This year I’m co-organizing with Davide Rossi and a bunch of experts in Business Process Management and Enterprise Architecture a new event called BPM-EA, which aims at bringing together the broad topics of business processes, modeling, and enterprise architecture.
It took years, countless hours of work and conceptual effort by a good bunch of people, but last December we delivered our flagship app Fluxedo to the Apple Store and Android Play Store.
And yes, we got featured as best new app in the Apple store.
This was a great surprise, for several reasons:
- we built Fluxedo with cross-platform, non-native technologies
- the UX was pixel-perfect wrt the Google material design guidelines
- we didn’t advertise, push or apply any PR techniques on the app
- detailed studies of UX, feedback from user panels, and expertise in usability
- maniacal care on the implementation issues, performance, and testing of features
- solid data management architecture
- long-term research underneath the concept of the app (as apparent from various scientific publications that feature the technical aspects of the product: we got papers accepted at BPMS2 2012, MobileSoft 2015, ICWE 2015, and SLE 2015)
I’m glad to share the video of the most recent webinar on WebRatio BPM Platform, the BPMN-based tool designed to support you in building high-end BPM Web and mobile Apps with a tailored User Experience. If you never experienced WebRatio BPM Platform, here is a summary of what you can do with it:
- DEVELOP WEB AND MOBILE APPS through prototypes, then change them as many times as you need. No more time wasted building mockups on paper.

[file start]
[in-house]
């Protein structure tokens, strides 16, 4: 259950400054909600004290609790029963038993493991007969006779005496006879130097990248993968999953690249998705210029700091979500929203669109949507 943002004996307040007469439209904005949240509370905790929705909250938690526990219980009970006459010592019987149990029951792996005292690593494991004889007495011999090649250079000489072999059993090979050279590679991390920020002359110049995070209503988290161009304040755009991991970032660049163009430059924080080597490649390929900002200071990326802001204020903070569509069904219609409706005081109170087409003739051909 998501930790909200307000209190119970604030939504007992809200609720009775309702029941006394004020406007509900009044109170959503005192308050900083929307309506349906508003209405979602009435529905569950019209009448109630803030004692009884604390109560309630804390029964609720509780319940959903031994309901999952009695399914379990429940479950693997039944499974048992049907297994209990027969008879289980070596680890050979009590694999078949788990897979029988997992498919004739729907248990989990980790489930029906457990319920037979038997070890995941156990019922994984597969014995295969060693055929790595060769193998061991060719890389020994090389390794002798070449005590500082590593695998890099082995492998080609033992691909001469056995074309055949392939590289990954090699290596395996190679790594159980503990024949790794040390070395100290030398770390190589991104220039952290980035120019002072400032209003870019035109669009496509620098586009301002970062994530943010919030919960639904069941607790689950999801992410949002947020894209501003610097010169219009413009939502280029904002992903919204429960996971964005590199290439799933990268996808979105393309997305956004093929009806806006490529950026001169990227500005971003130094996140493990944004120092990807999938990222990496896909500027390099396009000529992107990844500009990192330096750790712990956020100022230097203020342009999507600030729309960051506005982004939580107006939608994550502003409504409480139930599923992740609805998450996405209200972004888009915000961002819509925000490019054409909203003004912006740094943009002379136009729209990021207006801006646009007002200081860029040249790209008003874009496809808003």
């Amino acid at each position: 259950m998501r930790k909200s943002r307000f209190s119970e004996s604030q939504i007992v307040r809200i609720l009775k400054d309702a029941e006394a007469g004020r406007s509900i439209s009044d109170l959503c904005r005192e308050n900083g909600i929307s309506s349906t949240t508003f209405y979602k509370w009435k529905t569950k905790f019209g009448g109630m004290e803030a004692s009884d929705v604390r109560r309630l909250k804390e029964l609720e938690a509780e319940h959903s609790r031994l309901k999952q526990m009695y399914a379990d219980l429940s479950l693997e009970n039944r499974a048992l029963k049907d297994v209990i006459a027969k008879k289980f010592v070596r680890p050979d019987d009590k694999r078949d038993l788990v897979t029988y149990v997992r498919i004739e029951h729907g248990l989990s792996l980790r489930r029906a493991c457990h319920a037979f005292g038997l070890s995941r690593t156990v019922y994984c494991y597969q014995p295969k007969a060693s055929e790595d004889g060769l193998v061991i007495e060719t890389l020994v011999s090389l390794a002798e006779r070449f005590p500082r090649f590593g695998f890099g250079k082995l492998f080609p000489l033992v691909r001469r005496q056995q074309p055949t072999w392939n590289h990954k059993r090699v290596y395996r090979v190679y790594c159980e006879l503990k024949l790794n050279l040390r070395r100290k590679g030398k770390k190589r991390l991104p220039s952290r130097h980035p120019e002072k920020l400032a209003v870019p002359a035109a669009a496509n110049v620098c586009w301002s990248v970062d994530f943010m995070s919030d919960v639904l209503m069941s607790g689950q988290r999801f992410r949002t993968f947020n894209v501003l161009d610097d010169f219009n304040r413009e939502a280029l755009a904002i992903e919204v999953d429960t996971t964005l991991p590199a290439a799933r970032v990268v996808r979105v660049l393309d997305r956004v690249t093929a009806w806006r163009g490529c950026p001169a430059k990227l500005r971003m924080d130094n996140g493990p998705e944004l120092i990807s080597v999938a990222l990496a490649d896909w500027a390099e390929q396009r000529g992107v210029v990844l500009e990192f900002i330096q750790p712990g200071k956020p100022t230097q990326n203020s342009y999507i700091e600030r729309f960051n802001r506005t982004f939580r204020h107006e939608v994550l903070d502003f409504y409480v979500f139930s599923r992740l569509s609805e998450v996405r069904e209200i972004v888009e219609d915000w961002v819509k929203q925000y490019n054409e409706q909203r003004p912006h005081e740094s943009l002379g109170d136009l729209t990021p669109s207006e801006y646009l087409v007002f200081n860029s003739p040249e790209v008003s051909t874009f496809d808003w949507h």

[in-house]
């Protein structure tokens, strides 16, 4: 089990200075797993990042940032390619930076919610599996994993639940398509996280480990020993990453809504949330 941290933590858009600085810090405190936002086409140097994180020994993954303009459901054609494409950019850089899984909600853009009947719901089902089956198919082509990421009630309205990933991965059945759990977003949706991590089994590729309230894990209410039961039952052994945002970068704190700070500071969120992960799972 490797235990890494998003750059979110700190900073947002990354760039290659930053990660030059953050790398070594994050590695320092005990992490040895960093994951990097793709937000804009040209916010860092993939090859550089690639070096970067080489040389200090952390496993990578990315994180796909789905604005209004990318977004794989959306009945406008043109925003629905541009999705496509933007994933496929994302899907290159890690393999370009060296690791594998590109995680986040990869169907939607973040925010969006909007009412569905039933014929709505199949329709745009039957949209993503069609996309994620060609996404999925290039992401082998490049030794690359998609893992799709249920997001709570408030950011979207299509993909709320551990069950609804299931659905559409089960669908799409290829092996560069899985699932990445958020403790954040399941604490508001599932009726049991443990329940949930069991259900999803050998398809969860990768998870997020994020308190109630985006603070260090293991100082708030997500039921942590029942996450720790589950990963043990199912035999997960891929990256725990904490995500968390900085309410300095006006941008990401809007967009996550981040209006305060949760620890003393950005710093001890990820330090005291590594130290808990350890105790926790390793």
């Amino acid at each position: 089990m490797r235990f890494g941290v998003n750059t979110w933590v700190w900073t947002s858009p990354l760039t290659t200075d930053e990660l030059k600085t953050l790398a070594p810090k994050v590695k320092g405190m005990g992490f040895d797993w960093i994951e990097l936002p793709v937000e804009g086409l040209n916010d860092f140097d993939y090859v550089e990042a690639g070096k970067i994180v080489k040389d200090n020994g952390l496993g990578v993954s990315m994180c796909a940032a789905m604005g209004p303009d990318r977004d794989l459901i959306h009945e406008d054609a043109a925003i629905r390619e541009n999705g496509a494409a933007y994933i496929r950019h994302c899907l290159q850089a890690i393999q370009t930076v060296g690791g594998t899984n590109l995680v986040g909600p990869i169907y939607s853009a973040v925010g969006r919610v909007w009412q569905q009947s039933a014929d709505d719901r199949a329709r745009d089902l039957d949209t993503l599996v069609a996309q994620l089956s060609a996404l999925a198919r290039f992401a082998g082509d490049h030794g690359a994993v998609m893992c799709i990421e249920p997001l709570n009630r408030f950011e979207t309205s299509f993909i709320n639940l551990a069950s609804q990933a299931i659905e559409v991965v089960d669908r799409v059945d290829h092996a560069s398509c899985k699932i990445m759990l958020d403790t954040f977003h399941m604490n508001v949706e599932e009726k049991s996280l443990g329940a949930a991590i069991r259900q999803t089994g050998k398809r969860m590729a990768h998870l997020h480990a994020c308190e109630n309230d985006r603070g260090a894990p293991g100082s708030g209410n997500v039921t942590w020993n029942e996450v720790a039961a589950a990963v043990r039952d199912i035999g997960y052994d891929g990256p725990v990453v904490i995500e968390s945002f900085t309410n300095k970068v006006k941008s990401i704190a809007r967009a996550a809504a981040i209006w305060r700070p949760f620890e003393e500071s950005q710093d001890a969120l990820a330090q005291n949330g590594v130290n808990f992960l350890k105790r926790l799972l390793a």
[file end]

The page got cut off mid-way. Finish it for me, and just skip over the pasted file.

- NO VENDOR LOCK IN thanks to highly optimized generated code that is open, human readable and based on the most recent Java and JS frameworks.
- DEFINE A CUSTOM WEB OR MOBILE FRONT END for your BPM App and create a customized user interface, giving every channel a different user experience.
- SUPPORT YOUR USERS’ MOBILITY thanks to the mobile BPM capabilities that let you work on your BPM App on any device, desktop or mobile, and deliver a seamless user experience.
After months of intensive preparatory work, we are ready to announce a new initiative that starts from the model-driven engineering research but then targets end users: the upcoming mobile app called Fluxedo!
Fluxedo is a personal flow manager that allows you to easily create and share your tasks with friends and colleagues. Fluxedo lets you involve the people around you, keep up to date on the progress of the flow and reach your goals faster.
Fluxedo is based on the model-driven research on personal process management and aims at bringing it to the consumer market.
It is the result of a domain-specific modeling study for understanding the best way for describing processes from the consumer perspective.
You can read more on the fluxedo.com web site, but I can anticipate we already have a Alpha version of the app, and we plan to release the Beta version within the next 3-4 months. Aside, I’d like to mention that the project comes out from M.Sc. works at Politecnico di Milano and already won two startup challenges.
At this point though, I would like to ask a small action from your side:
.. and I know, it’s Valentine day, so I hope you get in love with this app!
Yesterday, together with Matteo Sassi from WebRatio, I gave a seminar at SMAU 2013 on applying model-driven engineering solutions to Mobile, Cloud, and BPM technologies for fostering the business.
The main message is that MDD and MDE can dramatically increase efficiency, flexibility and effectiveness of the enterprise by letting it address better the needs of the customers.
The presentation I gave is reported here below (in Italian).
To keep updated on my activities you can subscribe to the RSS feed of my blog or follow my twitter account (@MarcoBrambi).
For the first time, this year we organized a workshop on Communicating Business Process and Software Models: Quality, Understandability, and Maintainability (CPSM 2013). [see official web site]